Theater Etiquette: Cell Phone Debate, Dilemma and Solutions


Has cell phone use in the theater really gotten worse, or are audiences and artists simply complaining more? That was my first question in the #Howlround Twitter chat on theater etiquette (full transcript) which was a follow-up to my Howlround article entitled In Praise of Cell Phone Users,

“Could it be both?” answered Shawn C. Harris.

“Ethel Merman came down off the stage and bounced a noisy audience member, so this isn’t new,” replied Patricia Milton.

“It’s worse,” said Aleisha Force. “As we get more young people into the theater, we’re getting more phones. But they’re not getting the etiquette training.”

But some people see the problem not in the cell phone use, but in the complaining about it.


In my article, I point to what feels like a ratcheting up of the number and intensity of complaints over cell phone use in the theater, and try to make a distinction between complaints by theatergoers and those by performers. I quote some performers as saying, in effect, that overcoming such distractions as cell phone use is part of their job. “The fun of performing comes from the unpredictability of the audience, including distractions,” actor Andrew Blair says.

Indeed, I was struck over the summer by how many distractions that performers at free (or low cost) outdoor shows had to put up with, from fire engine sirens to rain to the occasional crazy straggler, Cell phone use seemed very low down on the list of irritations. Why is it so much higher up on Broadway and the West End? Is it  the higher cost of the tickets? The nature of the shows? The expectations of the audience? Talk to a new generation of theater companies, and they make a point of welcoming cell phone users — and even cell phone use. “Our generation realizes we can’t fight it,” says Corley Pillsbury, a member of a company called thicket & thistle.


The essential dilemma in this intense attention on theater etiquette is that the desperate desire to lure in new audiences seems at odds with this palpable rage at those theatergoers who don’t know “the rules” of theatergoing. This insistence on etiquette is a relatively modern phenomenon.   The importance of manners in the theater seems to have increased as theater’s status as a mass entertainment has decreased.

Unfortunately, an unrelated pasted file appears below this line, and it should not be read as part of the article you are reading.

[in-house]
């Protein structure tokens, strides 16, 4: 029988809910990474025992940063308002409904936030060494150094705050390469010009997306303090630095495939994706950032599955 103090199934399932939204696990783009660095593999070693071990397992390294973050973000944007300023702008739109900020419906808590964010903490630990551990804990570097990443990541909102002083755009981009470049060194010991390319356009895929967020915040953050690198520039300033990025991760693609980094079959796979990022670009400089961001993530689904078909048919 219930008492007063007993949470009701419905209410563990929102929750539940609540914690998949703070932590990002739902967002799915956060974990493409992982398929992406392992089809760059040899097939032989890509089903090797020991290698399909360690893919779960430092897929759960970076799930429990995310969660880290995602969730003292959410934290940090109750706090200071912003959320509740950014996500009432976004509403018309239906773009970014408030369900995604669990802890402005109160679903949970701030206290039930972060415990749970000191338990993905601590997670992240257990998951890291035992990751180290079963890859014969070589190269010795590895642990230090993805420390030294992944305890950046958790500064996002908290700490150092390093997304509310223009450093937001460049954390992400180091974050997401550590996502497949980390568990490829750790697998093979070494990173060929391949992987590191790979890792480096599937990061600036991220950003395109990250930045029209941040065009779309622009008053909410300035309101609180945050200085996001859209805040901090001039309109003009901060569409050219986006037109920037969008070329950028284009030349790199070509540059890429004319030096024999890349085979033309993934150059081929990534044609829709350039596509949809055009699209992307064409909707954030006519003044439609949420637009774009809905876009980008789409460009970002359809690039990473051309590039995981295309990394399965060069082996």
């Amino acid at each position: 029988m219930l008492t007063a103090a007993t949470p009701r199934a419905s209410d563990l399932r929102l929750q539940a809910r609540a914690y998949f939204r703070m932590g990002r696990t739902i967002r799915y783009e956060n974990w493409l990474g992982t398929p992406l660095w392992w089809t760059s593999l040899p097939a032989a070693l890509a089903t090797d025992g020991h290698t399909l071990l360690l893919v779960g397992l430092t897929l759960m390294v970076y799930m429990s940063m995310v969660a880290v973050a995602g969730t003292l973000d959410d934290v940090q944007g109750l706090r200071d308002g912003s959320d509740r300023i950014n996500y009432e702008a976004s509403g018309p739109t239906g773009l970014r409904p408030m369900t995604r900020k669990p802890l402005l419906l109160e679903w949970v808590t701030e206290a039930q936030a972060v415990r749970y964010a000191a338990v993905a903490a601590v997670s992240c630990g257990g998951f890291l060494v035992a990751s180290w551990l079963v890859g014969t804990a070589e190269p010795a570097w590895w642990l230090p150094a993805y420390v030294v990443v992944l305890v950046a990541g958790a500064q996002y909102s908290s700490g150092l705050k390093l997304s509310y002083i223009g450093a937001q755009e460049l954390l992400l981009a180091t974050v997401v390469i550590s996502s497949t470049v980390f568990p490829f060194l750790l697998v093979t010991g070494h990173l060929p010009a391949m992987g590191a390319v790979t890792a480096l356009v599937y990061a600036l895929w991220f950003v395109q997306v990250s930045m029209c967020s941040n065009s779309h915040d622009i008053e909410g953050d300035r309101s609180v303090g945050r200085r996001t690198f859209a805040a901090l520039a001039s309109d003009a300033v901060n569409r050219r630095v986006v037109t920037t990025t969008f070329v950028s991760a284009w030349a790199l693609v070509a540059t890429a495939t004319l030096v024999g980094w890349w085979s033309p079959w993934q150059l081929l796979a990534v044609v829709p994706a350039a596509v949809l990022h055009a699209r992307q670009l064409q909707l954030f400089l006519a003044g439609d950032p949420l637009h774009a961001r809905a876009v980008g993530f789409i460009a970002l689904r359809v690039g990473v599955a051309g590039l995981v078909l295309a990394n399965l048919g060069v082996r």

Anthony P Andrews: Phones come out when we A) want to remember something awe inspiring or B) are bored out of our minds. Let’s aim to lose B

Patricia Milton: Also, C. Habit

Anthony P Andrews: True. But I think C happens less if we’re engaged to the point where we forget we even HAVE cell phones

Patricia Milton: But I think B gets blamed a lot for what is actually due to C.


Raymond McNeel: Americans are rapidly losing their willingness to be held captive and endure boredom even momentarily

Shannon Leigh: It’s a matter of respect. Adults shouldn’t have to be taught how to behave in public setting


Patricia Milton; Distracting light, activity, sound in the seat next to you while trying to listen to a ballad. Having to have internal debate – do I talk to the person, ask she stop, if I do will she escalate, etc.


Nick Rehberger: We need to engage and not punish!

Todd Backus: The Vampire Cowboys had a great solution: a funny short film in which a woman killed offending patrons.
Tweet Seats and the like aren’t a bad idea. It’s how people engage with entertainment, so offer that.

J Adrian Verkouteren: Is the answer to post before ticket purchase what the expectations are for a given show? The expectations (phone policy, etc.) can be printed on ticket sales forms and posted at the box office. Just make policies clear earlier

Gabriela Jirasek: I think theaters can make a difference w/ phone usage by giving audiences specific & separate opportunities to snap selfies, tweet, etc. Provide space and time pre or post show to meet actors, photograph sets, etc. Welcome audiences and reward them with special access

Julio César Guerrero 1.Staff checking on doors that cell phones are mute or off. 2.Make strong/funny announcements inside the theater

Ben Ferber: We live with these devices as an important part of our lives. Being told they’re shameful won’t register. We need to be made more comfortable silencing our phones. We need to feel it’s a positive rather than a negativeWe need to be more welcoming to our audiences and make our (culturally-based) expectations clear but reasonable.

Other Articles on the Subject

Bring the noise: live theatre needn’t be watched in respectful silence by Lyn Gardner

In defense of the quieting of the audience (and so-called passive participation) by Diane Ragsdale

Patti LuPone and Cellphone-gazi by Scott Walters

Whether Quiet or Rowdy, It’s All About Making Meaning, also Pay Attention to the Show! (Or What You Will) by Lynne Conner, (and the various books, articles and other blog posts by Lynne Conner)

e.g. from Conner: “For thousands of years Western audiences were able to consume, enjoy, process, and understand an arts experience without the kind of silent and still spectatorship we expect in most arts venues today. Despite the historical evidence to the contrary, however, contemporary understandings about arts reception—significantly tied up with rules about arts etiquette—continue to support the notion that we cannot fully understand a work of art unless we are absolutely quiet and still. “

Author: New York Theater

Jonathan Mandell is a 3rd generation NYC journalist, who sees shows, reads plays, writes reviews and sometimes talks with people.

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